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corporate dominance | government

Forget Wall Street!

Foreign countries will not finance US wars and US consumption for ever. The US must face the new reality that countries want to diversify, not accumulate dollars. What becomes of a country that refuses systemic correction and sets missions and agendas above facts and realities?
Calls are running 100-1 against the bailout. Executives, speculators and gamblers should absorb the costs of accounting fraud and excesses from deregulation. Help homeowners facing foreclosure, not the new financial engineers! The Capitol switchboard is easy and free: 800-270-0309. Hundreds of calls will not be ignored.


By Robert von Heusinger

[This article published in: Frankfurter Rundschau 9/15/2008 is translated from the German on the World Wide Web,  http://www.fr-online.de.]

Lehman Brothers, the fallen US investment bank, will go down in the history books. That is certain. Lehman was an experiment with a risk of fire breaking out that Americans forced on the rest of the world. For ideological reasons, the US government did not save and nationalize the bank with taxpayer money. The risk that the consequences could cost even more money and lead to dislocations is accepted. Who still lends money voluntarily to American credit institutions today?

Nothing else is now left to responsible parties in Europe than to dispense verbal sedatives, additional central bank liquidity and hope. No one should be surprised if the central banks soon must intervene directly in the financial markets to support the dollar or keep the stock markets from collapsing. The capsizing of more banks in Europe is possible.

Never before since the end of the Second World War was the systemic risk so concrete. Experts understand systemic risk as the risk of chain reactions. All the banks, funds and insurances that did business with Lehman Brothers and bought credit packages or debt titles suddenly had to write off these assets. As the fourth-largest Wall Street bank, Lehman was not a small player in finance capitalism. Losses are announced everywhere. Will everyone be reinstated?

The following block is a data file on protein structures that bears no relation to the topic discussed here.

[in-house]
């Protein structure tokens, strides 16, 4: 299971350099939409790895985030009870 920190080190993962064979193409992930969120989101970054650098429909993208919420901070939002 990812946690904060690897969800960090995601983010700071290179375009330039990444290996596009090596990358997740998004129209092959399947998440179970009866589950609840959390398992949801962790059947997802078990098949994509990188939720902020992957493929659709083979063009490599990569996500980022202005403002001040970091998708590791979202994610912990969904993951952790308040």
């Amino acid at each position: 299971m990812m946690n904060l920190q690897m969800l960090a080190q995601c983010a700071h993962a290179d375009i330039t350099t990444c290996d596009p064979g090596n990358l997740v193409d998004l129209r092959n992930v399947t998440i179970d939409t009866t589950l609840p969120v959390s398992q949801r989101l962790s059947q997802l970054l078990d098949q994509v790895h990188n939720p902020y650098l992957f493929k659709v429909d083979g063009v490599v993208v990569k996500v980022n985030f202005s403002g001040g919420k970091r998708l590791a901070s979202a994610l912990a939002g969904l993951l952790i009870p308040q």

If it runs badly, taxpayers in Europe will have to raise billions of euros for rescuing local banks. The yields from life insurances will be reduced enormously. The crisis will create millions of unemployed for Europe. Thanks, America!...

Say goodbye to the philosophy of Wall Street, that little street in New York in which financial capitalism had its origin.

The philosophy of speculators has long spread to continental Europe with the help of the European Union. The essence of this worldview is firstly: free ride for capital. The interests of workers, customers, suppliers and communities are not considered in business decisions, only the interests of owners of capital, shareowners and creditors.

Secondly, whatever can be made into merchandise is commodified because the intermediaries, the banks, earn money in transactions. Whole firms, real estate portfolios, credits or insurances facing credit shortfalls mutated in the past years to speculation objects.

Thirdly, global capitalism is built on rules that make the system more prone to fluctuations instead of stabilizing the system. Europeans bravely poured into laws the new regulations for banks and the new balancing regulations. These regulations operate pro-cyclically and strengthen euphoria or depression. Heads of firms become increasingly hectic and think and act in a more short-term way. This fills the pockets of bankers and their assistants - like chancellors, rating agencies and auditor companies.

Fourthly, privatize whatever can be privatized, best of all old age provisions and insurance for other life risks. This provides an incessant stream of fresh money invested in the capital market and greedy for new financial products.

The result of this false philosophy is now paid out. The banks take in up to 20 percent of all the profits of the US economy. Instead of investing in real assets, more and more firms play in the financial casino to the burden of growth and jobs. A few become stinking rich. Many are stamped low-wage workers and impoverished. Redistribution is the command of the hour where true security depends on sharing power and mending our own systemic contradictions..

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no cash for trash! 29.Sep.2008 06:15

theresa mitchell

DC Phone DC FAX Electronic Correspondence
Senator Ron Wyden (D- OR) 202-224-5244 202-228-2717  http://wyden.senate.gov/contact/
Senator Gordon Smith (R- OR) 202-224-3753 202-228-3997  http://gsmith.senate.gov/public/index.cfm?FuseAction=Contact.Home
Representative David Wu (D - 01) 202-225-0855 202-225-9497  http://www.house.gov/wu/email.shtml
Representative Greg Walden (R - 02) 202-225-6730 202-225-5774  http://walden.house.gov/index.cfm?FuseAction=ContactGreg.Home
Representative Earl Blumenauer (D - 03) 202-225-4811 202-225-8941  http://blumenauer.house.gov/index.php?option=com_email_form&Itemid=206
Representative Peter A. DeFazio (D - 04) 202-225-6416 202-225-0032  http://www.house.gov/formdefazio/contact.html
Representative Darlene Hooley (D - 05) 202-225-5711 202-225-5699  http://hooley.house.gov/index.asp?Type=DYNAFORM&

NO BAILOUT NOW OR EVER 30.Sep.2008 04:36

Rooster rooster55@q.com

I just emailed my reps...


Why are we even considering giving those morons free money in exchange for bad debt. I say, if they want a bailout, they should give us the bad debt as collateral, we give them the money they need at 1.75%.

No negotiating....take it or leave it.


Stuart "Rooster" Sampson